Fast Forward


Scared Blind Date Might Lead to Pulpit Marriage

By Wendy Belzberg

I am a 30-year-old single man. A friend of mine wants to set me up with a woman who is studying to become a rabbi. She sounds like a wonderful person in every way — bar the career she has chosen. When I asked her if she intended to teach, she informed me that she wants to be a pulpit rabbi. I cannot envision myselfRead More


How Celia Cruz Saved an Amazon Night

By Ira Rifkin

I came of age at just the right time to enjoy Celia Cruz — the greatest female singer salsa has ever produced — in her prime, and for her to help shape my lifelong musical tastes. Without her knowing it, she once helped get me out of a frightening situation in a drug-saturated Peruvian river town.Some 40 years ago — between doo-wop and theRead More


An End to Blood Feuds?

By Burton L. Visotzky

This Sabbath we announce the coming of Av, the month about which the Mishna teaches: “When Av begins, diminish joy.” Given the sorry litany of events that befell the Jewish people during this month, it’s no wonder that the Mishna counsels against rejoicing. The Mishna lists five tragic events that took place on the 9th of Av: TheRead More


The Village Green: A Big City’s Small-Town Vibe

By Marjorie Ingall

A couple of years ago, I got stuck on the M14 crosstown bus at rush hour. This is because I am an idiot. But it gave me ample time to chat with my seatmate, an elderly Jewish woman who, as it turns out, had lived on my street as a child. She laughed out loud when I told her where I lived. “My family worked so hard to get out ofRead More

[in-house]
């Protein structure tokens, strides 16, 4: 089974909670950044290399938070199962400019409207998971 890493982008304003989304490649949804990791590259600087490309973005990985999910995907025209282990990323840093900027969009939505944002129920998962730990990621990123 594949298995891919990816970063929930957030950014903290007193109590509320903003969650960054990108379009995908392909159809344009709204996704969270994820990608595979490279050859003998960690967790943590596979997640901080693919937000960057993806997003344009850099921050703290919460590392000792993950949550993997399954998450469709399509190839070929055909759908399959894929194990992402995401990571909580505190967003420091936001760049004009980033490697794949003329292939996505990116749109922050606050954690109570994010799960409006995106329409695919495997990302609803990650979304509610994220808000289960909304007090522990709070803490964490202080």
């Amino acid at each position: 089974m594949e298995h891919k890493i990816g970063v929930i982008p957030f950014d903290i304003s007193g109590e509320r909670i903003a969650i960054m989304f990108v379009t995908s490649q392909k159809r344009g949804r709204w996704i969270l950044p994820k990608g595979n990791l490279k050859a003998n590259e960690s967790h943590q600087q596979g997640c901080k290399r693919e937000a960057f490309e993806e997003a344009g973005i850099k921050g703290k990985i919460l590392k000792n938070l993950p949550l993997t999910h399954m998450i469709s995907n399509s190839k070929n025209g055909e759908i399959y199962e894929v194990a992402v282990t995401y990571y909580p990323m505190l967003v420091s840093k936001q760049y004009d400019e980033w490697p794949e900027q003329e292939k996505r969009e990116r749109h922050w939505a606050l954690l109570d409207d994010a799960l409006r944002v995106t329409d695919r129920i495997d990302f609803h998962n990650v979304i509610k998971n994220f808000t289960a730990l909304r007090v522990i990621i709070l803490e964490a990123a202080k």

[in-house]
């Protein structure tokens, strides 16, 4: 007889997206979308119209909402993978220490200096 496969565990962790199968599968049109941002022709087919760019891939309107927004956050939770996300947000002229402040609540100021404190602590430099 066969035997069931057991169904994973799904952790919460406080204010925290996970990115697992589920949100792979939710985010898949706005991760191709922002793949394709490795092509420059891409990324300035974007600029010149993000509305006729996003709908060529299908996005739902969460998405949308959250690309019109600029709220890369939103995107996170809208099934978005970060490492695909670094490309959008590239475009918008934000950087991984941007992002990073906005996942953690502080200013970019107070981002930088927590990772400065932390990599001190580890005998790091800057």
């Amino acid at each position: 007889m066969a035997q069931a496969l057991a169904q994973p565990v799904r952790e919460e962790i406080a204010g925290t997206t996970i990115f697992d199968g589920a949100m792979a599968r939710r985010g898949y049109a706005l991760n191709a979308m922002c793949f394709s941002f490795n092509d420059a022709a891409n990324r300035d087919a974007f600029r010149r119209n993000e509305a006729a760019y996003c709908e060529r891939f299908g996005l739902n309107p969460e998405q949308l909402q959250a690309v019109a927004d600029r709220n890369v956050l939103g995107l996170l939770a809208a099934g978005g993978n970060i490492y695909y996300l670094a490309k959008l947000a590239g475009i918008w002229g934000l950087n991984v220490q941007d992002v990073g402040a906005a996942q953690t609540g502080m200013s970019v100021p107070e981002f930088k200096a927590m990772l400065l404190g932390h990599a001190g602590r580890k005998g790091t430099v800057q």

Once Upon a Time in Iraq; Two Funds Fight Cancer

By Masha Leon

At the July 1 Jewish Community Relations Council of New York presentation “A Walk Through Jewish Iraq,” Alice Hecht, chief administrative officer of the U.N. Monitoring, Verification and Inspection Commission, using slides and film clips, recapped her 1996 through 1998 visits to Baghdad’s old Jewish quarter “betweenRead More


Going West on the Road to Happyville

Is there anything more American than the long automobile trip en famille? For some families, like that of writer Calvin Trillin, who grew up in Kansas City, Mo., during the 1930s and ’40s, taking to the road, especially in the years following the war, was a kind of annual contest, pitting endurance against distance. Writing in his poignantRead More


We Knew We Had a Landmark Case

By Judith Bolton-Fasman

Then drew near the daughters of Zelophehad…. And they stood before Moses, and Eleazar the priest, and before the princes and all the congregation, at the door of the tent of meeting, saying… [Numbers 27:1-2]

“I am Machlah, one of the daughters of Zelophehad. We are five sisters altogether. Tirzah is our center.Read More


DER YIDDISH-VINKL July 18, 2003

A recurrent feature in the Forverts is titled “Mishpokhe Khendlekh,” which may be roughly translated as “Household Humor.” In other words, it is humor fit for the mishpokhe. Indirectly, it makes a point: One can be funny without being smutty.What follows are two such delightful stories. (The column is edited by Rukhl Schaechter.) TheRead More


Meet the Man Who Brought Baseball Into the Strike Zone

Secular summer holidays are great. You barbecue and watch fireworks. Jewish summer holidays, however, aren’t quite as much fun. You fast; you pray — bring on the good times.The first of them, the Fast of the 17th of Tammuz, is right around the corner, on July 17. For the three weeks between the 17th of Tammuz and the Ninth of Av,Read More


Confronting In-Law’s Mean Streak

By Wendy Belzberg

I converted to Judaism 12 years ago when I married my husband. Still, my mother-in-law never misses an opportunity to refer to me as “the shiksa.” Enough is enough. How do I let her know that her remarks are hurtful and offensive?

— The convert’s lament If she weren’t your mother-in-law I might suggest responding in kind with aRead More


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